Almost half of the world’s top 100 companies utilize the so-called circular economy to counter the wastefulness of the traditional linear model, according to new research by PwC. In this concept, one companyʼs waste may prove to be anotherʼs raw material.
“Global megatrends, such as energy deficiency, technological breakthroughs, and the appearance of new generations, create an environment in which products ending up in the trash are considered wasteful,” says Ádám Osztovits, leading partner of PwC Hungary’s advisory branch, in a press release sent to the Budapest Business Journal. “Companies that recognize the untapped potential of products and materials can enter new markets, lower costs, and increase the number of their consumers,” he adds.
The circular economy’s core concept is recycling, turning today’s products into the raw materials of the future. However, it is more than a simple recycling process, as it transcends industries and value chains to redefine product planning, production, and even consumption, opening new markets for companies.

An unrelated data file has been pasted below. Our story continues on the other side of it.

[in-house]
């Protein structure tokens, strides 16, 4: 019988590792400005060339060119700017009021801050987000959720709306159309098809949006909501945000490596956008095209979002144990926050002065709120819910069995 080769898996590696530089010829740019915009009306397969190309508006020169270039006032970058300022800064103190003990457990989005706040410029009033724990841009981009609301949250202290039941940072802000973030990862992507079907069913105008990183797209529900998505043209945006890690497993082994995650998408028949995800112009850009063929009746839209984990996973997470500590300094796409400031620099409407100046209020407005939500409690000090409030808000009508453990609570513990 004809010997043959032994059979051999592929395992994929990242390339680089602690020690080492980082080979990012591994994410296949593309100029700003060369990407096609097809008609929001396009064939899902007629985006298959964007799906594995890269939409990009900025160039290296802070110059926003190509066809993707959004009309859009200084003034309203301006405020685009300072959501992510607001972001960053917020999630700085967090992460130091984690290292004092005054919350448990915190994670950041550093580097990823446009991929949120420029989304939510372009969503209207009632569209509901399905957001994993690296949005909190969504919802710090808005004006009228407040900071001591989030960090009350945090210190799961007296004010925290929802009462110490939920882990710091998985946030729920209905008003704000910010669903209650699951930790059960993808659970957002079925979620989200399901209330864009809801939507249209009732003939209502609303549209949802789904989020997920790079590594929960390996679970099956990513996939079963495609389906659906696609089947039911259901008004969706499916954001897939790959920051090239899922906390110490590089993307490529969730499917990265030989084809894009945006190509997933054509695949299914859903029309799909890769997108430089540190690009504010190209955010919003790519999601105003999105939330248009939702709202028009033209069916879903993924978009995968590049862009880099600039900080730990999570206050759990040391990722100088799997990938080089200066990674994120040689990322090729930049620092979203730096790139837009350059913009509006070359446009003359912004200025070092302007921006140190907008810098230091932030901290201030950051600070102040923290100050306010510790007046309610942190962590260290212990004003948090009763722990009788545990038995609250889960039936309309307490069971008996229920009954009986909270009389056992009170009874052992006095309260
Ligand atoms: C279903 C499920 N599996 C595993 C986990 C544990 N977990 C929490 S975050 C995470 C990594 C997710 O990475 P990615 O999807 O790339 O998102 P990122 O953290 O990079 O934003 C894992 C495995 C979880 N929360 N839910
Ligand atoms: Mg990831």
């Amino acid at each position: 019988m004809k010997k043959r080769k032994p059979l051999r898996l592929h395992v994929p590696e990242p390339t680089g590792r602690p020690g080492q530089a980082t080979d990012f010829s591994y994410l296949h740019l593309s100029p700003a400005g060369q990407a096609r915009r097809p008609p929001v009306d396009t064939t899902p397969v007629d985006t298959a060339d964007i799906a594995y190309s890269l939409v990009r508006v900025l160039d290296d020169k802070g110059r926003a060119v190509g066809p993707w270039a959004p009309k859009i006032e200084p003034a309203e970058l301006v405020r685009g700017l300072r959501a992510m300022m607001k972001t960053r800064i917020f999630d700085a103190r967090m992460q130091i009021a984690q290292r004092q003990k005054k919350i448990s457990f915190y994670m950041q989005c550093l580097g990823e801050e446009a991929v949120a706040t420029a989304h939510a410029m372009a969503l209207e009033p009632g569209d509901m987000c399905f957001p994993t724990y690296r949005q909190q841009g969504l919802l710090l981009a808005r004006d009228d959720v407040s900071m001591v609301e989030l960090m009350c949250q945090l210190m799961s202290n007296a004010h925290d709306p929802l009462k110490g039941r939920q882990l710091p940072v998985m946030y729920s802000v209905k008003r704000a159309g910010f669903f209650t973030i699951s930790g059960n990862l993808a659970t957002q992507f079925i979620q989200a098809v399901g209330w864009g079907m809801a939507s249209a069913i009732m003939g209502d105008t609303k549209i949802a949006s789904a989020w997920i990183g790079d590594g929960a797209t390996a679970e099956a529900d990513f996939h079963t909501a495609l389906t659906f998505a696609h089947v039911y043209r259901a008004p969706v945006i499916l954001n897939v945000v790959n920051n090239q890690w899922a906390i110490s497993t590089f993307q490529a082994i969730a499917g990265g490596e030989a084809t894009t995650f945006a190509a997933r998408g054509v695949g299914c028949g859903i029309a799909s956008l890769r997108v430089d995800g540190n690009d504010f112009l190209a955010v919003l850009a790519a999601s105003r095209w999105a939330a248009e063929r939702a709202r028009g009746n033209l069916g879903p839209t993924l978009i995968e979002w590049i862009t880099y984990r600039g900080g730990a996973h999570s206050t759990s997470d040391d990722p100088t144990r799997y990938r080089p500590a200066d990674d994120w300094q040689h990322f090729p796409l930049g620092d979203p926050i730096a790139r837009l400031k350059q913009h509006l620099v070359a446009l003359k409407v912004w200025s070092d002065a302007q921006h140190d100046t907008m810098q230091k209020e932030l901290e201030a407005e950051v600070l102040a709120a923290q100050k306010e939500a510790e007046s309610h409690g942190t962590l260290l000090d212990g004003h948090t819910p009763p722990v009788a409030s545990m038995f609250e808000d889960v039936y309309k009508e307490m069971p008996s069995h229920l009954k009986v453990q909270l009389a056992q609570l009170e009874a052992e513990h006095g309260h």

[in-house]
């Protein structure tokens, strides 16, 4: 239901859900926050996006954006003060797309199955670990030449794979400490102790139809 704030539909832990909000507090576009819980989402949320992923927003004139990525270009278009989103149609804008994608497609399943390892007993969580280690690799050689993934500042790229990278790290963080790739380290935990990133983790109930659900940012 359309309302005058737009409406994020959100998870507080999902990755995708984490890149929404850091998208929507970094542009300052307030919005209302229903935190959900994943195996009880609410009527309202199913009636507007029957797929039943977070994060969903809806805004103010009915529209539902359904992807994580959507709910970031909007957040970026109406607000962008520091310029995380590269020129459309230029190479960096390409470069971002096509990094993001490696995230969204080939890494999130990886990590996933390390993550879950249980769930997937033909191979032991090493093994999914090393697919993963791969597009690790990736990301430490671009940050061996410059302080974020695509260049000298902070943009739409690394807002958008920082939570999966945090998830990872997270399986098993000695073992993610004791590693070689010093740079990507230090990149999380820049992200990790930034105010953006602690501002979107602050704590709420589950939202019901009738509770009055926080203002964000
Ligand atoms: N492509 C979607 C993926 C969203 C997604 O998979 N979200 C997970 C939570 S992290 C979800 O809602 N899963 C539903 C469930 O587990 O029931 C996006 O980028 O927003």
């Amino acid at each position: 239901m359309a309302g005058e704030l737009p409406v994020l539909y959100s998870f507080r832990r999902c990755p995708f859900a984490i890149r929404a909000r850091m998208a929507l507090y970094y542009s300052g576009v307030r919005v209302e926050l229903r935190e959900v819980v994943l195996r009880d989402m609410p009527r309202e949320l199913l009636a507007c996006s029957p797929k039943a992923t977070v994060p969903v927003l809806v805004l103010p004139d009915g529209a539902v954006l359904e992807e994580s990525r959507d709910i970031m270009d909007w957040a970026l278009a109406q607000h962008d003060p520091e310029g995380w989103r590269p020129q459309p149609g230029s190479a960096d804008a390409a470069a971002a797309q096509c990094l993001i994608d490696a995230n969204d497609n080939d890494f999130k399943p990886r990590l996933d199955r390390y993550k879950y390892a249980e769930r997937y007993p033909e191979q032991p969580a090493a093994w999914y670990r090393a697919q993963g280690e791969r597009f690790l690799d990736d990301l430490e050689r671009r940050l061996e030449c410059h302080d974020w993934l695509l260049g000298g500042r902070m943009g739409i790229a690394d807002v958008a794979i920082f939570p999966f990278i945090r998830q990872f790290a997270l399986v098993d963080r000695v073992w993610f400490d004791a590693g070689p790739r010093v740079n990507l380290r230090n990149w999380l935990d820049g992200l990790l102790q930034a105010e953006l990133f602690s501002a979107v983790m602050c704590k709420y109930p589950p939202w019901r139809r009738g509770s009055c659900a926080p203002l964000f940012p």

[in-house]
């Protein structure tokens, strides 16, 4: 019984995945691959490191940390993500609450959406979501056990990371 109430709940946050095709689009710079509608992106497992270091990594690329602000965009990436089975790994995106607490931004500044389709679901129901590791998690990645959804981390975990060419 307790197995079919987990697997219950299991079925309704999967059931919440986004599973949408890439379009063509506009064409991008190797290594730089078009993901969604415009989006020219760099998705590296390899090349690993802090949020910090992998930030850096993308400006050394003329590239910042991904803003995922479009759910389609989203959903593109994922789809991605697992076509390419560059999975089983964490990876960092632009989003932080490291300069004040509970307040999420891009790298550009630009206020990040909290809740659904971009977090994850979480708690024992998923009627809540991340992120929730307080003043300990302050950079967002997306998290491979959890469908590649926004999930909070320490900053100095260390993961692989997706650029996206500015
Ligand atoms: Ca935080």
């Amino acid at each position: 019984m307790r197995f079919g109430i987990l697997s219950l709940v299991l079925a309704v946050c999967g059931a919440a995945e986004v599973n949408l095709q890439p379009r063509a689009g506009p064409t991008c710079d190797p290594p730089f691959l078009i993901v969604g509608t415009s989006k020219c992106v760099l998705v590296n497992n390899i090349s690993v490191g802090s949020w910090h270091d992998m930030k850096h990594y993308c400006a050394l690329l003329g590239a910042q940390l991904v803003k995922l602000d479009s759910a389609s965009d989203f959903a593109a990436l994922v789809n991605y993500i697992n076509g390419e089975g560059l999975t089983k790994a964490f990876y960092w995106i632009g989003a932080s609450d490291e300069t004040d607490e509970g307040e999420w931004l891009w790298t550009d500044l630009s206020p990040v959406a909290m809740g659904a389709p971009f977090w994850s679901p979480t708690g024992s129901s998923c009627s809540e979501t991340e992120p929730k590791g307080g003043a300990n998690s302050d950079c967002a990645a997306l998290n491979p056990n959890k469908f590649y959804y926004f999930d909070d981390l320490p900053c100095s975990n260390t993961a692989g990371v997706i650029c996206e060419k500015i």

The tools of the circular economy in practice depend on who is responsible for them in the value chain. Most of the tools are not new, but they become more powerful if all members of the value chain use them together, says PwC. Sustainable design means that a product’s lifespan and usability is taken into consideration already at the planning phase, minimizing its environmental footprint. Maintenance and repairs are focal points of the concept, as they may extend a product’s lifespan.
“The circular economy is more than recycling, as its tools arch over industries,” notes PwC Hungary advisor Júlia Perger. “If something is the waste of one industry, it may still be the raw material of another, and therefore valuable, as cooperation resulting in both a decrease in costs and an increase in efficiency and brand power may happen even between different industries,” she adds.